On Thursday, a judge in South Dakota ruled that the affidavits, which served as the basis for the search warrants, should be unsealed now that the state’s investigation is over. They remain under seal as Sanford considers an appeal.

Jackley declined to comment on the latest development in the Sanford investigation. “You’d have to talk to the attorney general about that as it was their announcement about there not being any charges,” he says.

Arneson, meanwhile, is unable to hide his disgust with the Sanford defense, calling Jackley’s representation of the billionaire “incestuous.”

A lifelong South Dakotan who has represented the Argus for more than 40 years, Arneson spoke with the exasperation of someone well-acquainted with the state’s politics. “In South Dakota, these people don’t give a shit,” Arneson says. “There’s a handful of people who think they can do whatever the hell they want.”

Ravnsborg has also taken on Noem, acting on a pair of ethics complaints against her — one concerning allegations that she misused the state airplane, and the other regarding a strange case of meddling in her daughter’s application to be a certified real estate appraiser.

A source close to Noem says she believes Ravnsborg has only pursued those cases because of her repeated calls for his resignation and impeachment. “She feels her power and authority in the state is being challenged by Jason not resigning and trying to ride this out,” the source says.

Noem expressed her disappointment in the prosecutors at the conclusion of the criminal case, saying she was “outraged” at the result of Ravnsborg’s plea. She then set her sights on impeachment, calling on Gosch to take up articles that had been put on ice until the prosecution had finished.

Noem has had a contentious relationship with a number of Republican legislators throughout her first term, particularly Gosch, and the impeachment inquiry quickly emerged as a new source of acrimony. From the jump, Noem and Gosch clashed over what evidence the impeachment committee would consider, with the governor lobbying the panel to review a report prepared by one of her cabinet secretaries. When that same cabinet secretary sent Gosch a public letter detailing more information related to Ravnsborg’s crash, the impeachment committee fired back with a cease-and-desist letter. Gosch called it a “disgusting disregard for due process,” saying it was designed to influence public opinion. Noem said Gosch was “protecting” Ravnsborg.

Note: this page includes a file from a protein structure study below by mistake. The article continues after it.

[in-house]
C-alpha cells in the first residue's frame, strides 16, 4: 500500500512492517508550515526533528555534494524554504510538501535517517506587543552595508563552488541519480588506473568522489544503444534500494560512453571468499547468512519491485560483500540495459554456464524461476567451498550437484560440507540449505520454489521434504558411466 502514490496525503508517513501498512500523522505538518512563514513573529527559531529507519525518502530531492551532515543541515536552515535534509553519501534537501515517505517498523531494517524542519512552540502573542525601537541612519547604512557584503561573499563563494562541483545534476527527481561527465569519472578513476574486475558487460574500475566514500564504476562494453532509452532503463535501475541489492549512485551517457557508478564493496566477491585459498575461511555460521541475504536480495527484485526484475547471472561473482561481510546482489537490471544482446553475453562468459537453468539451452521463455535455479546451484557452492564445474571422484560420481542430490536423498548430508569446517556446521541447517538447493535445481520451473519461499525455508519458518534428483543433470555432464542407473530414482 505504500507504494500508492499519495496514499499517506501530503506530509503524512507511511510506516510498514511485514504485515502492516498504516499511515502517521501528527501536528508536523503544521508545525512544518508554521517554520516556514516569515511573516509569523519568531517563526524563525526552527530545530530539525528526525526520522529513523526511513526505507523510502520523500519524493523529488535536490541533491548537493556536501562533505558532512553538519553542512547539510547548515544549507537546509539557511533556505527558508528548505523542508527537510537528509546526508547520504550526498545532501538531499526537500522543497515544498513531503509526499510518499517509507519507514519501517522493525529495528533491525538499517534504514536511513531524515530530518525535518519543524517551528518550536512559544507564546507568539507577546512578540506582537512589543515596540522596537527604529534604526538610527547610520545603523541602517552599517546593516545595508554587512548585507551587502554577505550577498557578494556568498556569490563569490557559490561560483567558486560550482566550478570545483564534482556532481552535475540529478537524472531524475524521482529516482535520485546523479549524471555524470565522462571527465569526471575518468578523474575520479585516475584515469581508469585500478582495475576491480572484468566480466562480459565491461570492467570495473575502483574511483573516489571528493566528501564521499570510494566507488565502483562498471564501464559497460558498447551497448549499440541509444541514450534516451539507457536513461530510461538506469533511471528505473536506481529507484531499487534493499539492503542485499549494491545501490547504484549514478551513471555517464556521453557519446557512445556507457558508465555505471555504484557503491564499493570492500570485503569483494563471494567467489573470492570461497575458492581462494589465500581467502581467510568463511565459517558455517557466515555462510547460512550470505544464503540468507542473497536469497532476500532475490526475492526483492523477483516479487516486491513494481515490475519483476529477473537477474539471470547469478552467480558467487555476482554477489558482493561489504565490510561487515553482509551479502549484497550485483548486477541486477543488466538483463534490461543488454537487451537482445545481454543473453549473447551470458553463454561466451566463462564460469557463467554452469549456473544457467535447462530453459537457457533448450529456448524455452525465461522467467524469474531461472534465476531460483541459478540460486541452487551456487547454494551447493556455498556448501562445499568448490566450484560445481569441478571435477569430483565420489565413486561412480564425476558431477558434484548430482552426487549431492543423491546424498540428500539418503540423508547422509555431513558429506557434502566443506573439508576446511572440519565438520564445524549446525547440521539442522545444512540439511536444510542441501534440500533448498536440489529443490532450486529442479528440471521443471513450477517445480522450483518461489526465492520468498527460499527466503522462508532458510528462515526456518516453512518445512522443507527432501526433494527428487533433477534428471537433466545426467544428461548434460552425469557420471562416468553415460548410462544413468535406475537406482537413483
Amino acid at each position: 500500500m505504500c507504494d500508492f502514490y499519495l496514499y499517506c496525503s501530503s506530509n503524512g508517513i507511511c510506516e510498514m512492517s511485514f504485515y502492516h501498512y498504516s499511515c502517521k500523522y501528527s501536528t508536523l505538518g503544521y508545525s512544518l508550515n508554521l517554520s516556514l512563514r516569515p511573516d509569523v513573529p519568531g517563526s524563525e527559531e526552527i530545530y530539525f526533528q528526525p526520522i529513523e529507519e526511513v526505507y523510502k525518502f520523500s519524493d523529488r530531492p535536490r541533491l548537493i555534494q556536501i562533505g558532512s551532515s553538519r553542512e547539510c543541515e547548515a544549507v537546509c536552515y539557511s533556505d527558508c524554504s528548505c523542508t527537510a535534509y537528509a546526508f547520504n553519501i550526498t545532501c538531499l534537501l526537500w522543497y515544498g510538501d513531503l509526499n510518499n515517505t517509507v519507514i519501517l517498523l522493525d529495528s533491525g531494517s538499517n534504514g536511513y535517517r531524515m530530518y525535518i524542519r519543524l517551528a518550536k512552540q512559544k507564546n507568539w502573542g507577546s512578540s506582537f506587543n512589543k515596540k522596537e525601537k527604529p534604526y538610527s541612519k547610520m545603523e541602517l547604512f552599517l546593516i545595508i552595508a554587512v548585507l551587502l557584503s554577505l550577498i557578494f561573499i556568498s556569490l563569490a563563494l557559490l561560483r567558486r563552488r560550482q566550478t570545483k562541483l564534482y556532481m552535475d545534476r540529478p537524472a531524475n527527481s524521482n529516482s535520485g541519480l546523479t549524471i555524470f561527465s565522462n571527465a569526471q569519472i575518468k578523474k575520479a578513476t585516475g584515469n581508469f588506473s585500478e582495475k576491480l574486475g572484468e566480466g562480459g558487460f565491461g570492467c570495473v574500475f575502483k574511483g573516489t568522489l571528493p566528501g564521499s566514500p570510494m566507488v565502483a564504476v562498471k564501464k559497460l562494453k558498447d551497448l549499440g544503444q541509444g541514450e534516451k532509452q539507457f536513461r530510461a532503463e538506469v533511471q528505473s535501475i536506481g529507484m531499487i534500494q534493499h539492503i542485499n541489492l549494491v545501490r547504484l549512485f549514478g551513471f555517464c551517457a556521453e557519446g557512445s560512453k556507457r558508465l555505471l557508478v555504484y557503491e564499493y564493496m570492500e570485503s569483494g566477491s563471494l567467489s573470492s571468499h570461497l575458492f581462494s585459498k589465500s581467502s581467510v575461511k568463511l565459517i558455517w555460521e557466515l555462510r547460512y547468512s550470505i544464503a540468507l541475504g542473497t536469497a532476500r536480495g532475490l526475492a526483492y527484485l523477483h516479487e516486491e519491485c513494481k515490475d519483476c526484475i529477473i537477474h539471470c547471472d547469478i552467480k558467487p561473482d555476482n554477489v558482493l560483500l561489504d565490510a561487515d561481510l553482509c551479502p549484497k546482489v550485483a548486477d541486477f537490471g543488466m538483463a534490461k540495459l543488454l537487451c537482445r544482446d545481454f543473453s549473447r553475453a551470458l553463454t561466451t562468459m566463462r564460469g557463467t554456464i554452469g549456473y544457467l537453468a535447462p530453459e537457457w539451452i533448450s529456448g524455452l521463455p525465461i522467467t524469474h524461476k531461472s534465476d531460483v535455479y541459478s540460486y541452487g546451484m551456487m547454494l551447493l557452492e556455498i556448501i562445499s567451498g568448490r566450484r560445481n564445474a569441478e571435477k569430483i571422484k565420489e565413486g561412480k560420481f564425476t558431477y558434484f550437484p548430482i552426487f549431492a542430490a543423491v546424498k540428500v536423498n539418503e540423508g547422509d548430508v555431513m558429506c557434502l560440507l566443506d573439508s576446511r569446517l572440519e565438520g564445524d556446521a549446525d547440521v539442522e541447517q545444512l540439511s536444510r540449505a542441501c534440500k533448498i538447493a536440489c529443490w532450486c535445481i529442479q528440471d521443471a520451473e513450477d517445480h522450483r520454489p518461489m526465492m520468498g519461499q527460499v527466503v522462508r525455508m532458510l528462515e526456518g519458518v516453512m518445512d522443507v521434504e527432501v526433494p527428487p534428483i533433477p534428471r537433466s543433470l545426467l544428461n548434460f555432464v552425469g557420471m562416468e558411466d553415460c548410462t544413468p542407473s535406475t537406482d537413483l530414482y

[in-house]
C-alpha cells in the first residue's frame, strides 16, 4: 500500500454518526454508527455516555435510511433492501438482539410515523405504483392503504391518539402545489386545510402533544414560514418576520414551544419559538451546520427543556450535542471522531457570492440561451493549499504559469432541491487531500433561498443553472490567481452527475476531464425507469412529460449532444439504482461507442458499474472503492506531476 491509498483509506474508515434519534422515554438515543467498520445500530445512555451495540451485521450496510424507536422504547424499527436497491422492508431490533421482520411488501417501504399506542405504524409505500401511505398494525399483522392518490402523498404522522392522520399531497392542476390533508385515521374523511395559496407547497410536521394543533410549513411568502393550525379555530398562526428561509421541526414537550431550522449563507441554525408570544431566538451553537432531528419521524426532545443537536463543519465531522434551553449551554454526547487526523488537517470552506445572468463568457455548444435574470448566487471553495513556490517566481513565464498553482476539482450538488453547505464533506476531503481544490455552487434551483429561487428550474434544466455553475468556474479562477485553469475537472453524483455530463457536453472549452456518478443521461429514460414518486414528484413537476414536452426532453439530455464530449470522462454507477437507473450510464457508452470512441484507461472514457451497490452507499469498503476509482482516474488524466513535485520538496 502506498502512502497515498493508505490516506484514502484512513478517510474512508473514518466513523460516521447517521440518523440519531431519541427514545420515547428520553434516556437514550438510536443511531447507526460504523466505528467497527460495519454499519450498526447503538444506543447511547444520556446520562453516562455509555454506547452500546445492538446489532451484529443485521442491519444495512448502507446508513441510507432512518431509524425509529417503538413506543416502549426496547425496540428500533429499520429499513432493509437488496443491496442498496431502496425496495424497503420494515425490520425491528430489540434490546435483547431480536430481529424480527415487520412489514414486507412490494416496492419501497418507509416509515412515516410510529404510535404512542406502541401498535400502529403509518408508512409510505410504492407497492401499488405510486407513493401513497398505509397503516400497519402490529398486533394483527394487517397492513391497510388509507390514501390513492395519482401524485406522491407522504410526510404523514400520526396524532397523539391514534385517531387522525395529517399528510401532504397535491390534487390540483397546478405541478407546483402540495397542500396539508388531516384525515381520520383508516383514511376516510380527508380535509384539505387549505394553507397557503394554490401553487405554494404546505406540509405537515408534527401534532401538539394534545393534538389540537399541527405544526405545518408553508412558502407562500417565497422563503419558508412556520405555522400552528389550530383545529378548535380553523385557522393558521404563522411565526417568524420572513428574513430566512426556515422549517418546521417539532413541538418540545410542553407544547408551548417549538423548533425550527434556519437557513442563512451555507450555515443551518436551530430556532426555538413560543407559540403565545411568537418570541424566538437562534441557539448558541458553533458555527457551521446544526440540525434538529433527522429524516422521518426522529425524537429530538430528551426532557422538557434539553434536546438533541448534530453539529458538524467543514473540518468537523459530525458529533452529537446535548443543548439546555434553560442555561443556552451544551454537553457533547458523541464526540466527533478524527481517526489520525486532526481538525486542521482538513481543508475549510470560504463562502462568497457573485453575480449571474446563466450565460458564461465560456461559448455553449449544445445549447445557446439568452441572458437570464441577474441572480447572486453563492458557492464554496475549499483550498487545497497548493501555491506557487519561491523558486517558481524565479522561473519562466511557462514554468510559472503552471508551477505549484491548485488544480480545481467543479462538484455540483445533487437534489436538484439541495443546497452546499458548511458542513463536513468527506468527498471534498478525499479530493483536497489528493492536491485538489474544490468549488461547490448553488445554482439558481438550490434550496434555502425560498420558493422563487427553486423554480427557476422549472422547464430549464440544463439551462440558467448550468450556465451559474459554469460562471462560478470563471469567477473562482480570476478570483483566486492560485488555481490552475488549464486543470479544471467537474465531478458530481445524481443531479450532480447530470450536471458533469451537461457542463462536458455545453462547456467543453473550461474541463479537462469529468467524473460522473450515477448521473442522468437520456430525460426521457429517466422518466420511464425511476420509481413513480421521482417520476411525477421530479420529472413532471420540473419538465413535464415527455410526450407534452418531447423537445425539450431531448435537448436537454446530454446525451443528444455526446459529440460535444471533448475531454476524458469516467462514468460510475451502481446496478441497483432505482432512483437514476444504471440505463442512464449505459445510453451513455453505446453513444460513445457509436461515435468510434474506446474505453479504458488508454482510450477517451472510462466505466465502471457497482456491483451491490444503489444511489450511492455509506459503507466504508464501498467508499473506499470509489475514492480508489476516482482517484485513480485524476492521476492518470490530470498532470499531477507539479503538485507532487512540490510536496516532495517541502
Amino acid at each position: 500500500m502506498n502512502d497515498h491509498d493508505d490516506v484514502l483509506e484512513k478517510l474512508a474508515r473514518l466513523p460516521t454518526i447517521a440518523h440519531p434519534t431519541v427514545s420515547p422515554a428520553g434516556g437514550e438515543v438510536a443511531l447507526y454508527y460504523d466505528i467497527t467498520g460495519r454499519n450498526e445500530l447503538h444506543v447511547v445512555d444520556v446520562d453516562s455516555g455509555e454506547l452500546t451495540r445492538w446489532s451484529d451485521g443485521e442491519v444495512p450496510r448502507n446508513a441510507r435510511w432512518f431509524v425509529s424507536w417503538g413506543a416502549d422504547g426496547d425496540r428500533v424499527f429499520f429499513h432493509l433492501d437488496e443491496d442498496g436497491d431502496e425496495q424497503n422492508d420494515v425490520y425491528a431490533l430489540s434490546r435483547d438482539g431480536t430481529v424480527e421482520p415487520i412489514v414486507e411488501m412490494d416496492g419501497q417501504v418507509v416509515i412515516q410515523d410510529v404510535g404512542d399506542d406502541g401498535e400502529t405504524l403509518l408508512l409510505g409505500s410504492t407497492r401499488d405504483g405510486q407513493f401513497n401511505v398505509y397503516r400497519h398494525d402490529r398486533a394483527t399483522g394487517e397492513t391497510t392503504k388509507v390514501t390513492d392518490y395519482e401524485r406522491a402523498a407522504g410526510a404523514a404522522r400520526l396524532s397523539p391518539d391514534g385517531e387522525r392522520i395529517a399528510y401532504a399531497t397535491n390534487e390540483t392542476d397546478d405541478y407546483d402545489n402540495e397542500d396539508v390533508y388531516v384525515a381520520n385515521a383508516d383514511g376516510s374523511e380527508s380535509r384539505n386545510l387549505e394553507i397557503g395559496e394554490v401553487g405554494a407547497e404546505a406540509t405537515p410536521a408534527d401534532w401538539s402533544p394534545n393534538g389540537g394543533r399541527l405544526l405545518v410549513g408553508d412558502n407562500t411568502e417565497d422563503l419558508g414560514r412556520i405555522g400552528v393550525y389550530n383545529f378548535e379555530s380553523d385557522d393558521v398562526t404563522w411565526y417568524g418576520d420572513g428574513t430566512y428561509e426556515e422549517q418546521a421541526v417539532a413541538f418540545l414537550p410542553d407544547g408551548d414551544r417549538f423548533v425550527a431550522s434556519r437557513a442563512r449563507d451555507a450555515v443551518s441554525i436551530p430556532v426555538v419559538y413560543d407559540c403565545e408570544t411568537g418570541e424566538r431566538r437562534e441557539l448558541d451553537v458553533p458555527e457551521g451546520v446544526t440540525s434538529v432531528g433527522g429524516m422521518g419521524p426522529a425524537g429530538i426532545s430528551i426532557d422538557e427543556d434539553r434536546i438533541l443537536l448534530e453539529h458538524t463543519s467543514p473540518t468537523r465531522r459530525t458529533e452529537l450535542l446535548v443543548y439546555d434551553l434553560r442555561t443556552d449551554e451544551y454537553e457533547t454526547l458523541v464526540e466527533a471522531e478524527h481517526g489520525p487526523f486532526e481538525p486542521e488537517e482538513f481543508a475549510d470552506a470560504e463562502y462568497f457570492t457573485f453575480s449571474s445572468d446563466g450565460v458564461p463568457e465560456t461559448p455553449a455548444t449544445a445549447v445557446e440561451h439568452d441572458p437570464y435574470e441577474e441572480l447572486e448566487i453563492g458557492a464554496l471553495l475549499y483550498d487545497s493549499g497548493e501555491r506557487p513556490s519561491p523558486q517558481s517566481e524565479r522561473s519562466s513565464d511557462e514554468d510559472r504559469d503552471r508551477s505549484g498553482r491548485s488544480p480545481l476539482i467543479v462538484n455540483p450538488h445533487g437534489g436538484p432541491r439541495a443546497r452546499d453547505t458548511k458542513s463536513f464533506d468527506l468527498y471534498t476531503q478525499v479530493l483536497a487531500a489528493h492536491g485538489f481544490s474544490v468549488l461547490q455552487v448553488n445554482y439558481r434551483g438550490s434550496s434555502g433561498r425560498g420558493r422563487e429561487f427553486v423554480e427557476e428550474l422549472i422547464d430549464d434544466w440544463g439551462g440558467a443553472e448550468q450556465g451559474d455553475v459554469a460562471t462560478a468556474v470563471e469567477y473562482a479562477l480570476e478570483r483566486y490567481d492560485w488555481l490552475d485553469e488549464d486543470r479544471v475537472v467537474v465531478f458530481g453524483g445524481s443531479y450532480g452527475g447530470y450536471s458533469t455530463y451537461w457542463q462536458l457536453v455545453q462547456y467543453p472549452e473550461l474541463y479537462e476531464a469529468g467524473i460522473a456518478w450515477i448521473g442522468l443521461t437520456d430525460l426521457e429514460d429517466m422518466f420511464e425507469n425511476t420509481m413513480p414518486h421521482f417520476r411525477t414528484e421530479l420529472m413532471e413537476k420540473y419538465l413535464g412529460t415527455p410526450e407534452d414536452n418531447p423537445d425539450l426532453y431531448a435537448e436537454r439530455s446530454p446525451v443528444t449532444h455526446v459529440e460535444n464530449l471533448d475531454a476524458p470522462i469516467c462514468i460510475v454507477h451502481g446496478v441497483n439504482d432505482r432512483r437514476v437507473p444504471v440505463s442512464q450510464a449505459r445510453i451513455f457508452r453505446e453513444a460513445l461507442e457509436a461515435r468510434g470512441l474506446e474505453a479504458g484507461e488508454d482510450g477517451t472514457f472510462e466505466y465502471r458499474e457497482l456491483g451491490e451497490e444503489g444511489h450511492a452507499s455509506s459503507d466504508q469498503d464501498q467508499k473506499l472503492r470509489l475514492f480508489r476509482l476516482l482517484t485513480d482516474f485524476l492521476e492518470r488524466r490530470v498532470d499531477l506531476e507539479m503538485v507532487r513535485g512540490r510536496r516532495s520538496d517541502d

The committee, which Gosch presided over, offered its formal recommendation against impeachment in late March, rankling Noem further. Prior to the recommendation, Gosch and other members of the committee had been singled out in a series of billboards calling for Ravnsborg’s impeachment. The billboards were paid for by a nonprofit dedicated to promoting Noem’s agenda, and her campaign denied any involvement.

After the recommendation from the committee, Noem accused Gosch of running cover for Ravnsborg and “attempting to distract from their decision by blaming me for their inaction.”

Noem urged the full House to “do the right thing” and impeach Ravnsborg. In the leadup to the vote, the governor’s team applied a full court press on members.

“There was a lot of political pressure,” Gosch says of the vote. “Many of the legislators told me they were reached out to by the administration.”

Despite all that, the outcome was far from a given, and the final vote of 36-31 in favor of impeachment captures just how much the case has divided the GOP-dominated legislature.

While the public has largely turned on him, Ravnsborg still has his share of defenders within the state capitol. The 31 “no” votes all came from Republicans, outnumbering the 28 GOP members who voted for impeachment.

For some members, the decision came down to the wire Rep. Ryan Cwach says he watched one legislator switch her vote several times before finally landing on “yes.”

“I knew it was going to be close, but I honestly thought the House would vote not to impeach,” says Cwach, one of only eight Democrats in the House, all of whom voted for impeachment. “I was shocked by it, and still am shocked by it.”

Ravnsborg is not expected to testify at this week’s impeachment trial. He may not be seeking re-election, but he appears determined to at least see out the remaining six months of his term. It would deny Noem not only the chance to pick his replacement, but also a political victory.

“If Jason doesn’t get removed,” the source close to Noem says, “it’s a major hit for her.”